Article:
For most businesses, their policies around the long-term return to the workplace are currently in flux due to the pandemic, and now is the perfect opportunity to consider rebuilding these policies in a more inclusive way.
As a result of the Covid-19 pandemic, ‘hybrid working’ or ‘Work from Anywhere’ policies (like the one we’ve implemented at Tech Nation or that was recently announced by SalesForce) seem to have become ‘the new normal’. In terms of the impact on productivity the shift to remote working has had a positive impact. The CIPD states: “As proponents of flexible working knew would happen all along, productivity hasn’t fallen off a cliff. In many cases, bosses have found it has increased.”
Flexible working and hybrid approaches to office/remote work necessitate new policies around Diversity & Inclusion. For example, we are all grappling with how to run hybrid meetings effectively. Anyone who has ever dialled into a meeting remotely will know how painful it can be. If some people are in the office and some at home, how do you ensure everyone’s voice is heard equally? You may choose to introduce a rule whereby if one person dials in, everyone has to dial in; explore technology which allows for a more immersive virtual experience; or train managers to chair hybrid meetings more inclusively.
With hybrid workplaces, employers need to offer as much flexibility as they can. One size does not fit all, so you should let managers and employees curate their work experience at an individual level. In order to get this right, you need to remove the privilege or “gold stars” associated with presenteeism, and focus less on style and more on substance. People should not be rewarded or promoted for being in the right place at the right time and saying the right thing to the right people, but for adding value to their team and organisation.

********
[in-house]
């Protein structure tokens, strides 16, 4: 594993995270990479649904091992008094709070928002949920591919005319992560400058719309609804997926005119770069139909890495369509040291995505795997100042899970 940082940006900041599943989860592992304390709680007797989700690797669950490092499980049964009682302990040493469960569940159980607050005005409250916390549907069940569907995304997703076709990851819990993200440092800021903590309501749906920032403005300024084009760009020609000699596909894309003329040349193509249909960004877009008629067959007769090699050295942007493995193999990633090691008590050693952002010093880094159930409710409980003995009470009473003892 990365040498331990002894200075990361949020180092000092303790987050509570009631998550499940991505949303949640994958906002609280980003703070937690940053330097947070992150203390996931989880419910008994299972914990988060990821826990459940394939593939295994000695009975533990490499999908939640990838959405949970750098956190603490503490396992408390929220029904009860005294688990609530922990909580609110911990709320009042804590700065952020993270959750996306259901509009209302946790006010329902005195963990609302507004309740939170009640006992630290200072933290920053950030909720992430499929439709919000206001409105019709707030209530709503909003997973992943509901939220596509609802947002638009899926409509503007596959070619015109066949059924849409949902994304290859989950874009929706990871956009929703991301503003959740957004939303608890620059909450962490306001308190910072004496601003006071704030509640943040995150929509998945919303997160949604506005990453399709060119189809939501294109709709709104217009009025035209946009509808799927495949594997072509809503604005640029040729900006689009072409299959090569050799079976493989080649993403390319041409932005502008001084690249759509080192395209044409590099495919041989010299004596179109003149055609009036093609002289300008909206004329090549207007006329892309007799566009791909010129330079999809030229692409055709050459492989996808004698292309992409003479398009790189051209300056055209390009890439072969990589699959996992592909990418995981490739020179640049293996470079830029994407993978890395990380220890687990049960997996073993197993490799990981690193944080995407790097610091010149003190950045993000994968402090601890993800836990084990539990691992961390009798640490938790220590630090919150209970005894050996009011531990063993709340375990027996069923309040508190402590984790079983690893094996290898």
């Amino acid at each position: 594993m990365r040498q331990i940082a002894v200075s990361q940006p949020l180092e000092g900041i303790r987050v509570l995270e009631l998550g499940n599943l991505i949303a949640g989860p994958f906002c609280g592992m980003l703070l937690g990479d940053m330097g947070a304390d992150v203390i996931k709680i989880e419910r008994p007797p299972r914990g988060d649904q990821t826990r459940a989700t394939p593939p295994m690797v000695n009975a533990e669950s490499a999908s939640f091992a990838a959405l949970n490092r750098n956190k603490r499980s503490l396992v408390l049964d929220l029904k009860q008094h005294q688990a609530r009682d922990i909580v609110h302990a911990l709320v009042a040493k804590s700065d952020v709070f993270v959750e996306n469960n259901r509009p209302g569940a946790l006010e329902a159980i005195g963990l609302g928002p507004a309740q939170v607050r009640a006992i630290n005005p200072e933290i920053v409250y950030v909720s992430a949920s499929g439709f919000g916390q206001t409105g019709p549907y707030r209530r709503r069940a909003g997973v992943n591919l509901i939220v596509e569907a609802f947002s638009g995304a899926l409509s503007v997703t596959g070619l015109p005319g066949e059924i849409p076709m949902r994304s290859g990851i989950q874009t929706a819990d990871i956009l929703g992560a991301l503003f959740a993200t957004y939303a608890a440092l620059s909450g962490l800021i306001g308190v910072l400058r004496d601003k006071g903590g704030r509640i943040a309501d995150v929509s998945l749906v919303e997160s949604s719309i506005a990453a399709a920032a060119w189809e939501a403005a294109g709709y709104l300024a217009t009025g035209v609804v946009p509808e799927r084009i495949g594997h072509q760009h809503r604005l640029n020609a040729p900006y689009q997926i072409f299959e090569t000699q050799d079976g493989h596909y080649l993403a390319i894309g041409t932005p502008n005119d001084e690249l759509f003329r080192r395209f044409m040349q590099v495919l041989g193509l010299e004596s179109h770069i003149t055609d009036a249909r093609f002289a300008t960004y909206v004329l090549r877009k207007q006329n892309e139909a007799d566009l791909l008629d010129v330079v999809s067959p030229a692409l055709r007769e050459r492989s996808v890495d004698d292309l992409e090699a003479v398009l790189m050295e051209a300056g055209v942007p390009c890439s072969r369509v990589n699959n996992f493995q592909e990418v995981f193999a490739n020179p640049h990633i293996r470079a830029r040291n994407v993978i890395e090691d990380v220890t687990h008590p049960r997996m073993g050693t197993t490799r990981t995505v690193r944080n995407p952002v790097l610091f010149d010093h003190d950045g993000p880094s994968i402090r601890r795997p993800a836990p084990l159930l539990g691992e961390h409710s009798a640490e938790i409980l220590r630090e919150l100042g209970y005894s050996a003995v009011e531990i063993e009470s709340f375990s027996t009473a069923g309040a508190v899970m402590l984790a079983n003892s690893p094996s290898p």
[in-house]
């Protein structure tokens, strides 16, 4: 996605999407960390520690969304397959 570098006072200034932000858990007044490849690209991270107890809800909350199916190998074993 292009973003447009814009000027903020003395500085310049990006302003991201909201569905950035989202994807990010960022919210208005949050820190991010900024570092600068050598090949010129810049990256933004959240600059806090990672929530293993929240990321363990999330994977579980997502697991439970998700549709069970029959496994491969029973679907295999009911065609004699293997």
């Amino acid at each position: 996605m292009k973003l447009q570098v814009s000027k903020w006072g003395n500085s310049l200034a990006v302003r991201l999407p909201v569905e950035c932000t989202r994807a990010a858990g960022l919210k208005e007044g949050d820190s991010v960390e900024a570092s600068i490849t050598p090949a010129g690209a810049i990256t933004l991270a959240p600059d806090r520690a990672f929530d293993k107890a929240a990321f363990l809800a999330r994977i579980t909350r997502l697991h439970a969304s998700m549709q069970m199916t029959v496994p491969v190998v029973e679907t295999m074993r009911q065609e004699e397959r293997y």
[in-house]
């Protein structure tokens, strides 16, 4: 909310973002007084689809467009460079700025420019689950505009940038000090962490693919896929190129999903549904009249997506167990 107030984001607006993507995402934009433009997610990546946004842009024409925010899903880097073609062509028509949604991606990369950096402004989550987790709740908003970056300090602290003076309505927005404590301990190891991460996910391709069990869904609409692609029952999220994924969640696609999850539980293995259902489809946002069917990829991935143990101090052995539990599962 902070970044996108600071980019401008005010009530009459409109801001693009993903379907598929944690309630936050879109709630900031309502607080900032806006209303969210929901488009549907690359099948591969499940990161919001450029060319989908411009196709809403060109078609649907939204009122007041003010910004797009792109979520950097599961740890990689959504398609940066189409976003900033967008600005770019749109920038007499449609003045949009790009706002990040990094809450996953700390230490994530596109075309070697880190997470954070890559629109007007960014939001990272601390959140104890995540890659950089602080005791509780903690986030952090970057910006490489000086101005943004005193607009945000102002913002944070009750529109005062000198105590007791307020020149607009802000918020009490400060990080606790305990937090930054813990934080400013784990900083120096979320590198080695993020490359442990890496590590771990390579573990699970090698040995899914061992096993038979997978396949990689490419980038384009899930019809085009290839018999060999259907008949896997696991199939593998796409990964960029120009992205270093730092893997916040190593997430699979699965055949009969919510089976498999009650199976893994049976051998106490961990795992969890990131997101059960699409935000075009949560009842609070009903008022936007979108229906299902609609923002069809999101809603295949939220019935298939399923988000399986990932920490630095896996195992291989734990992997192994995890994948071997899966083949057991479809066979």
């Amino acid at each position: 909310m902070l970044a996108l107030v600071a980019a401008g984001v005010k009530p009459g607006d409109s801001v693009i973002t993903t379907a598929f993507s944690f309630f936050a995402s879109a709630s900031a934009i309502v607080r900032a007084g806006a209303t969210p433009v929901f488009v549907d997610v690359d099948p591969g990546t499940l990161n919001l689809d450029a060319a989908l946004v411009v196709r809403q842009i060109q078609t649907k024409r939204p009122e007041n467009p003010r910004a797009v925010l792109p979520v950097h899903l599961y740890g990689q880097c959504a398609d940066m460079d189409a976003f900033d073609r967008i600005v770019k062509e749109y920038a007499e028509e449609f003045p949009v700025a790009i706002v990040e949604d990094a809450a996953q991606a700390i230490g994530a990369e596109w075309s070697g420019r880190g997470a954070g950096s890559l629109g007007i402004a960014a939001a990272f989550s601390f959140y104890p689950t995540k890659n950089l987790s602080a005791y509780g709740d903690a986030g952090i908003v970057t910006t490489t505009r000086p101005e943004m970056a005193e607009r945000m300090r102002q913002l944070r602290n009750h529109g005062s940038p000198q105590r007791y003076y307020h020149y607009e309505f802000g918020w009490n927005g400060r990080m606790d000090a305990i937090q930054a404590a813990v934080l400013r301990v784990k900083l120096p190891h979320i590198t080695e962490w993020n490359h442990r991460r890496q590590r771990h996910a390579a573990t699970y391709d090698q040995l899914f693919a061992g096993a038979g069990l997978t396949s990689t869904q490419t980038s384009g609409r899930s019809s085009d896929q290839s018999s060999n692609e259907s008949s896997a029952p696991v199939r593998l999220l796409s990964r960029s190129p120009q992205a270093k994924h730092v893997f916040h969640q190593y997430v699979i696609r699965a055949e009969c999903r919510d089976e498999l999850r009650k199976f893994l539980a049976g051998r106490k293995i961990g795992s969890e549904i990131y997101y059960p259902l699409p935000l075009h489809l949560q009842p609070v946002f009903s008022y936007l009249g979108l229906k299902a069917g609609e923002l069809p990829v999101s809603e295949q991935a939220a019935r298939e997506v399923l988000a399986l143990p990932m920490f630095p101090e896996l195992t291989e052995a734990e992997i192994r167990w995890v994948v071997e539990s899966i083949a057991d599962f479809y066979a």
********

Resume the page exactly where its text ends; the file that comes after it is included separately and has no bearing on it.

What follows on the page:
It’s also important to recognise the factors that may lead someone to prefer a different working style, and create policies that will help them feel welcome and included. For example, some studies have suggested that, of those wishing to return to the office full-time, most are younger, more junior members of staff; according to one recent study conducted by PwC, 34% of workers aged 18-24 would prefer working remotely one day a week or less, compared with only 20% of all other respondents.
Many companies are carefully considering returning to the office, given concerns that younger staff could miss out on valuable networking and mentorship opportunities. However, Professor Prithwiraj Choudhury rightly points out that decisions cannot be made on which groups should and should not work remotely based solely on what is found from research during the pandemic. There are a number of key differences between those organisations that began experimenting with remote work before the pandemic and those that began working remotely out of necessity during the crisis.
When making these decisions, it is also important to consider research that was conducted on the effects of remote working prior to the pandemic. Examples of research include Choudhury’s studies of the US Patent Office (2017) and GitLab (2019).
Creating an inclusive workplace checklist
Launch specific initiatives that help create a truly inclusive workplace in a world of hybrid working, and download Github’s Remote Playbook.
Consider the following factors as you create policies around employees’ working environments and the move to hybrid working:
Listen to your staff and understand their needs through conducting regular staff engagement surveys. You can find examples of questions to ask staff through CultureAmp or integrate an organisational intelligence tool such as Temporall.
Create policies specifically for a hybrid workplace that outline what your expectation is of in-office vs. remote working.
Consider providing an expense allowance for employees to work in local coworking spaces.
Consider leveraging D&I technology that can help build a more inclusive workplace. For example:
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